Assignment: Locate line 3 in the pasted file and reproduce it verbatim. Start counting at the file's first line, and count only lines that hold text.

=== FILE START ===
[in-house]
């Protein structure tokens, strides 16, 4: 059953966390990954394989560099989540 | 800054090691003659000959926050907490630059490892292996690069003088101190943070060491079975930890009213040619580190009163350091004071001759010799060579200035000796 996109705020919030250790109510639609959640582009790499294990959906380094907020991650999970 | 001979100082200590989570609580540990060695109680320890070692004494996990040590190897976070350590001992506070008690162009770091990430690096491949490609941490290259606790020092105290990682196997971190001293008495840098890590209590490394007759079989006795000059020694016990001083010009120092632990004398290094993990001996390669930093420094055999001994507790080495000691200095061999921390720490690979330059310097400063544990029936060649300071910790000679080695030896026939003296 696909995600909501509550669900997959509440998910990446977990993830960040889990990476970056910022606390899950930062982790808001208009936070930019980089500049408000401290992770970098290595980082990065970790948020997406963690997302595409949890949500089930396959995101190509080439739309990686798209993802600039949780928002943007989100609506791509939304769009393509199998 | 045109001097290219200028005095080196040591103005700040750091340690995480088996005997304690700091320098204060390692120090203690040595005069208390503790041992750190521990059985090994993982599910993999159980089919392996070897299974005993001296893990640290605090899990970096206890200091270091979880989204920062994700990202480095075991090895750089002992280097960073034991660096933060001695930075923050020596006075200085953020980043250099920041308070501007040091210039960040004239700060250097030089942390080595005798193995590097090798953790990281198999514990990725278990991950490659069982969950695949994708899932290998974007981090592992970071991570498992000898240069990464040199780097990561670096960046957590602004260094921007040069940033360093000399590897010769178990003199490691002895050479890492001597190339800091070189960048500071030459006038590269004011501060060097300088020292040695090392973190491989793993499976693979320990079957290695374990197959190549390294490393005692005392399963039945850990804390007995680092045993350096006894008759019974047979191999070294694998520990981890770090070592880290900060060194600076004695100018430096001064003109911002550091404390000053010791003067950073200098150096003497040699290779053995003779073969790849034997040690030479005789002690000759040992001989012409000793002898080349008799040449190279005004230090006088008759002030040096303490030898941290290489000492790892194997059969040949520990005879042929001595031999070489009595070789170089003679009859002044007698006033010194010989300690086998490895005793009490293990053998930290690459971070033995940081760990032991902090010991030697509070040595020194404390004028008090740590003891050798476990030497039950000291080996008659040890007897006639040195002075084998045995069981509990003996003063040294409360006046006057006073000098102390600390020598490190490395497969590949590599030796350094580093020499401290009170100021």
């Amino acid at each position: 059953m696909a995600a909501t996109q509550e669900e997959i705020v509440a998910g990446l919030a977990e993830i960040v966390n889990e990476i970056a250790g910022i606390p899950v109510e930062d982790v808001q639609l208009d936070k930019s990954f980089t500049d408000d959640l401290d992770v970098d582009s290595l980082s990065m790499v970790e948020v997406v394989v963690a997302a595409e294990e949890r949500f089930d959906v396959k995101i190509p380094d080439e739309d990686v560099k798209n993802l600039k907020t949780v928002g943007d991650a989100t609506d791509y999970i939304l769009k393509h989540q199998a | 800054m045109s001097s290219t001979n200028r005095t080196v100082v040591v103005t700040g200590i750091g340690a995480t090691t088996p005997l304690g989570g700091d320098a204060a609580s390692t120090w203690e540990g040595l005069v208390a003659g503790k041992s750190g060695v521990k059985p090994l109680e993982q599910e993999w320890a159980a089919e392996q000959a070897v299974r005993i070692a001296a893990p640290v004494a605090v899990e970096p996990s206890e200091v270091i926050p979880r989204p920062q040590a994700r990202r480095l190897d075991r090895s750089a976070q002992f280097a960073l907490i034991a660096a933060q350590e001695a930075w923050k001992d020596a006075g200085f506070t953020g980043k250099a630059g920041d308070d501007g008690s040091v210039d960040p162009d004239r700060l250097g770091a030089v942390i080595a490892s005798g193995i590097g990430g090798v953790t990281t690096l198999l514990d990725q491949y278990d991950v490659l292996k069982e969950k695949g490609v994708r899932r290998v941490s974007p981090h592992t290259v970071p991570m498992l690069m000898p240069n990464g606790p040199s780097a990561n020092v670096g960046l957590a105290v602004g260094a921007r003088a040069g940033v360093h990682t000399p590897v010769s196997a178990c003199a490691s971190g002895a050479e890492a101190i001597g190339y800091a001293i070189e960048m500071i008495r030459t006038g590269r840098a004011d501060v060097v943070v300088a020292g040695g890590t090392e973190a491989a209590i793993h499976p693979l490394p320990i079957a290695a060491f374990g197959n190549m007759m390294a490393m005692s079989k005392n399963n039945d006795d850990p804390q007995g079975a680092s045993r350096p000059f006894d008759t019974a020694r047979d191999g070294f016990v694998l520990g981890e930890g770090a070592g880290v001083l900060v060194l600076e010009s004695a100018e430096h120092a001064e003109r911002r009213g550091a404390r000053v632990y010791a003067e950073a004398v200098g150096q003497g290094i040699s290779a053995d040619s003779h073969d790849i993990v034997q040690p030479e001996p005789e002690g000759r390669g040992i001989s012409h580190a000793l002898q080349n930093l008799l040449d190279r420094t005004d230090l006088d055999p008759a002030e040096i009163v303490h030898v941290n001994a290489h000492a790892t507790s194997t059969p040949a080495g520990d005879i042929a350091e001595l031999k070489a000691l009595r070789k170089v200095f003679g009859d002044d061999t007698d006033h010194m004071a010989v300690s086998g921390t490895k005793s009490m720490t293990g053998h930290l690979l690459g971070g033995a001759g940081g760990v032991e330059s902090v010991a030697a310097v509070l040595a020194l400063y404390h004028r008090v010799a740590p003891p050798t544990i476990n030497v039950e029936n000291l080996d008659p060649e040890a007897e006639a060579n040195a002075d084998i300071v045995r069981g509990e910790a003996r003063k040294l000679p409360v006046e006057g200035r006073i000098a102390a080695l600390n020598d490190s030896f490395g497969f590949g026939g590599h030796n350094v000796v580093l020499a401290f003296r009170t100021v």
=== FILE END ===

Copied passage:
């Amino acid at each position: 059953m696909a995600a909501t996109q509550e669900e997959i705020v509440a998910g990446l919030a977990e993830i960040v966390n889990e990476i970056a250790g910022i606390p899950v109510e930062d982790v808001q639609l208009d936070k930019s990954f980089t500049d408000d959640l401290d992770v970098d582009s290595l980082s990065m790499v970790e948020v997406v394989v963690a997302a595409e294990e949890r949500f089930d959906v396959k995101i190509p380094d080439e739309d990686v560099k798209n993802l600039k907020t949780v928002g943007d991650a989100t609506d791509y999970i939304l769009k393509h989540q199998a | 800054m045109s001097s290219t001979n200028r005095t080196v100082v040591v103005t700040g200590i750091g340690a995480t090691t088996p005997l304690g989570g700091d320098a204060a609580s390692t120090w203690e540990g040595l005069v208390a003659g503790k041992s750190g060695v521990k059985p090994l109680e993982q599910e993999w320890a159980a089919e392996q000959a070897v299974r005993i070692a001296a893990p640290v004494a605090v899990e970096p996990s206890e200091v270091i926050p979880r989204p920062q040590a994700r990202r480095l190897d075991r090895s750089a976070q002992f280097a960073l907490i034991a660096a933060q350590e001695a930075w923050k001992d020596a006075g200085f506070t953020g980043k250099a630059g920041d308070d501007g008690s040091v210039d960040p162009d004239r700060l250097g770091a030089v942390i080595a490892s005798g193995i590097g990430g090798v953790t990281t690096l198999l514990d990725q491949y278990d991950v490659l292996k069982e969950k695949g490609v994708r899932r290998v941490s974007p981090h592992t290259v970071p991570m498992l690069m000898p240069n990464g606790p040199s780097a990561n020092v670096g960046l957590a105290v602004g260094a921007r003088a040069g940033v360093h990682t000399p590897v010769s196997a178990c003199a490691s971190g002895a050479e890492a101190i001597g190339y800091a001293i070189e960048m500071i008495r030459t006038g590269r840098a004011d501060v060097v943070v300088a020292g040695g890590t090392e973190a491989a209590i793993h499976p693979l490394p320990i079957a290695a060491f374990g197959n190549m007759m390294a490393m005692s079989k005392n399963n039945d006795d850990p804390q007995g079975a680092s045993r350096p000059f006894d008759t019974a020694r047979d191999g070294f016990v694998l520990g981890e930890g770090a070592g880290v001083l900060v060194l600076e010009s004695a100018e430096h120092a001064e003109r911002r009213g550091a404390r000053v632990y010791a003067e950073a004398v200098g150096q003497g290094i040699s290779a053995d040619s003779h073969d790849i993990v034997q040690p030479e001996p005789e002690g000759r390669g040992i001989s012409h580190a000793l002898q080349n930093l008799l040449d190279r420094t005004d230090l006088d055999p008759a002030e040096i009163v303490h030898v941290n001994a290489h000492a790892t507790s194997t059969p040949a080495g520990d005879i042929a350091e001595l031999k070489a000691l009595r070789k170089v200095f003679g009859d002044d061999t007698d006033h010194m004071a010989v300690s086998g921390t490895k005793s009490m720490t293990g053998h930290l690979l690459g971070g033995a001759g940081g760990v032991e330059s902090v010991a030697a310097v509070l040595a020194l400063y404390h004028r008090v010799a740590p003891p050798t544990i476990n030497v039950e029936n000291l080996d008659p060649e040890a007897e006639a060579n040195a002075d084998i300071v045995r069981g509990e910790a003996r003063k040294l000679p409360v006046e006057g200035r006073i000098a102390a080695l600390n020598d490190s030896f490395g497969f590949g026939g590599h030796n350094v000796v580093l020499a401290f003296r009170t100021v």